par-ent (per’ ent) v. 1. to bear or rear children. 2. to act as a parent to ( Wordsmyth)

We were parenting these precious little beings the best way we knew how and we were seeing joy, love and progress. And every few months a court system, that only saw biological ties to another human being, told us that DNA was more important than a safe, loving home. Kissing boo-boos, calming fears, sharing joy, nurturing little souls was secondary to genetic coding.

At the last hearing we were privy to, the judge, as expected, gave the birthmother “four more months” to get her act together. I was livid. As foster parents we didn’t have a say. We stood out in the lobby waiting the decision. When our social worker told us the news I stormed into the judges chambers. I blew past the law secretary and into his office as he was taking off his robe. I said, “We’re offering to pay for their college education. But you’re telling me we’re going to have to pay for their prison term instead! This is unacceptable!” All he said was, “Get her out! Get her out!” And I walked out. I was shaking and had no idea what else I would say.

I found out later from a friend who is a CASA volunteer that I could have been thrown in jail. I wouldn’t have minded. If it could save one more child from an inadequate, ineffective foster care system? I wouldn’t have minded at all.

29 Comments

Filed under Be-Causes, children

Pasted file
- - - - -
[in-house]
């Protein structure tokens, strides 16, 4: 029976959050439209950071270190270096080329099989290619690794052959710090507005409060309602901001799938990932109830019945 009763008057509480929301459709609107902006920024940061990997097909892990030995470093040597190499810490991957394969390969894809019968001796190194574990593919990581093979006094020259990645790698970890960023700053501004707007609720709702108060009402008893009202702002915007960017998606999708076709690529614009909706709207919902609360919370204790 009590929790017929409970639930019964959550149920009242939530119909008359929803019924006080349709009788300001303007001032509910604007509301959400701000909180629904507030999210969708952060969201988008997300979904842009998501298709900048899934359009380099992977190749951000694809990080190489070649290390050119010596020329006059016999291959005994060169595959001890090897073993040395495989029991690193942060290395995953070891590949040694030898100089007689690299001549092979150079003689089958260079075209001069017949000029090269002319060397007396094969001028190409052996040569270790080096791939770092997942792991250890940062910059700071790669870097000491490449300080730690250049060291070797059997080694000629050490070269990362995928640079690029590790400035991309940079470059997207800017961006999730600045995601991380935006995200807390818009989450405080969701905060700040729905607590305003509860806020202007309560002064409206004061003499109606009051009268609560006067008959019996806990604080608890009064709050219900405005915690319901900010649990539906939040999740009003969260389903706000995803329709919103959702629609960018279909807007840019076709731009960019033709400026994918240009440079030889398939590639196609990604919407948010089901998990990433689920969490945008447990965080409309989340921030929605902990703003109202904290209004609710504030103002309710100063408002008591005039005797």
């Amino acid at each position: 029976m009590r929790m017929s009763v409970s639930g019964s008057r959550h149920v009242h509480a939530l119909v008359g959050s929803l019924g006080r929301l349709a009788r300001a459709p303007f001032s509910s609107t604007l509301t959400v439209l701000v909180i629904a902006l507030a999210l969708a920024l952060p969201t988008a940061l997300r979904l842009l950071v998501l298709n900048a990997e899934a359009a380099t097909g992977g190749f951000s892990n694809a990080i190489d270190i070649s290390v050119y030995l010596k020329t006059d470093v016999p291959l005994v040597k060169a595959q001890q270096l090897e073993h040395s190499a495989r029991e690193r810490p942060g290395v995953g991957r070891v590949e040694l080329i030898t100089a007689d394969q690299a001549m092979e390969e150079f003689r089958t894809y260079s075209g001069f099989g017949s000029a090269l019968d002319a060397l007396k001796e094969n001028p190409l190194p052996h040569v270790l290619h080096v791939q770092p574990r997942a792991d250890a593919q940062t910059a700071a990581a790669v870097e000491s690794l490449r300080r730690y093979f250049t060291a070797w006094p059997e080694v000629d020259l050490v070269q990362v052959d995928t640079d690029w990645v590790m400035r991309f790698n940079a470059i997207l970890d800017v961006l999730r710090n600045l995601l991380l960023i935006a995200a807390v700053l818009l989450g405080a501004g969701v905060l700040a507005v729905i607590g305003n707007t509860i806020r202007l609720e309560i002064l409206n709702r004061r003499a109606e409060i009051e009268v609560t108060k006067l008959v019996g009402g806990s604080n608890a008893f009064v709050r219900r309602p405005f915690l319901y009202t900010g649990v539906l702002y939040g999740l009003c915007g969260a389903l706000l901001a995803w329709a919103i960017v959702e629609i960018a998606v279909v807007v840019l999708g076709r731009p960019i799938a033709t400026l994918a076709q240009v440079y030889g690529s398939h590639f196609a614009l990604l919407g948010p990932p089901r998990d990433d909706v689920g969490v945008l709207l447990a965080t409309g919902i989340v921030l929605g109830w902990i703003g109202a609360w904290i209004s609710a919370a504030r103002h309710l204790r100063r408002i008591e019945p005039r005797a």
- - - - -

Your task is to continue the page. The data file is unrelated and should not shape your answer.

29 responses to “The Word ‘Parent’ Is Also A Verb

  1. suzicate

    So proud to know you on blosphere, you are the best. If more people were like you, we’d have a more beautiful world. Loving a child is easy, but letting go is difficult. The strings attached have nothing to do with umbilical cords. God bless you, Jane.

  2. Oh, what a tragic story. Good for you for speaking your mind. Judges can make these decisions and not live with the repurcussions.
    We all affect the lives of our kids, hopefully much more good than bad. But some kids start out with barely a chance. And the legal system doesn’t want to “get involved.” I really admire you.

  3. I know, all too well, how easy it is to abuse the system. Once an addict learns how disgustingly simple and forgiving the system is, they never clean up. Why would they?

    Poor Ashley. I hope she survives.

    • I’ve held onto their information, waiting for them to turn 18 so I could find out how they’re doing. They’re both past 18 by now and I’ve been too afraid to find out.

  4. So many times I’ve wished I had spoken out. Three cheers for you! I hope the judge always remembers the lady who cared enough to stick her neck out for two little girls who didn’t share her DNA.